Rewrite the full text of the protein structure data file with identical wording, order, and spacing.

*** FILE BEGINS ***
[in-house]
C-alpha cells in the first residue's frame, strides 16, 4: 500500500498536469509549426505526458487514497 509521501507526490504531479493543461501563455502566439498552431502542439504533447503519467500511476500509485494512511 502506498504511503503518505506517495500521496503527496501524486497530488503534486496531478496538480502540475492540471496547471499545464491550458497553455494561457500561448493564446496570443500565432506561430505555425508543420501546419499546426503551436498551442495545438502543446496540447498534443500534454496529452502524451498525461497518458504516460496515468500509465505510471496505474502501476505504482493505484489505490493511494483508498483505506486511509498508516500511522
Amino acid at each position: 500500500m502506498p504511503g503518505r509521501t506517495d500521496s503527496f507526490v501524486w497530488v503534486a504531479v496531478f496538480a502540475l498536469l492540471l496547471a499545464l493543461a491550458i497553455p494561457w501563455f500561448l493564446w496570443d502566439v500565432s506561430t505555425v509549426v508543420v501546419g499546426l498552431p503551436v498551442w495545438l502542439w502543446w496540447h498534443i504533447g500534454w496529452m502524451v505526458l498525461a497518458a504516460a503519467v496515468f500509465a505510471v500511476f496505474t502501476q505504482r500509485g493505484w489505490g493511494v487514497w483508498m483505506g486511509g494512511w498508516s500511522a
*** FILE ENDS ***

[in-house]
C-alpha cells in the first residue's frame, strides 16, 4: 500500500498536469509549426505526458487514497 509521501507526490504531479493543461501563455502566439498552431502542439504533447503519467500511476500509485494512511 502506498504511503503518505506517495500521496503527496501524486497530488503534486496531478496538480502540475492540471496547471499545464491550458497553455494561457500561448493564446496570443500565432506561430505555425508543420501546419499546426503551436498551442495545438502543446496540447498534443500534454496529452502524451498525461497518458504516460496515468500509465505510471496505474502501476505504482493505484489505490493511494483508498483505506486511509498508516500511522
Amino acid at each position: 500500500m502506498p504511503g503518505r509521501t506517495d500521496s503527496f507526490v501524486w497530488v503534486a504531479v496531478f496538480a502540475l498536469l492540471l496547471a499545464l493543461a491550458i497553455p494561457w501563455f500561448l493564446w496570443d502566439v500565432s506561430t505555425v509549426v508543420v501546419g499546426l498552431p503551436v498551442w495545438l502542439w502543446w496540447h498534443i504533447g500534454w496529452m502524451v505526458l498525461a497518458a504516460a503519467v496515468f500509465a505510471v500511476f496505474t502501476q505504482r500509485g493505484w489505490g493511494v487514497w483508498m483505506g486511509g494512511w498508516s500511522a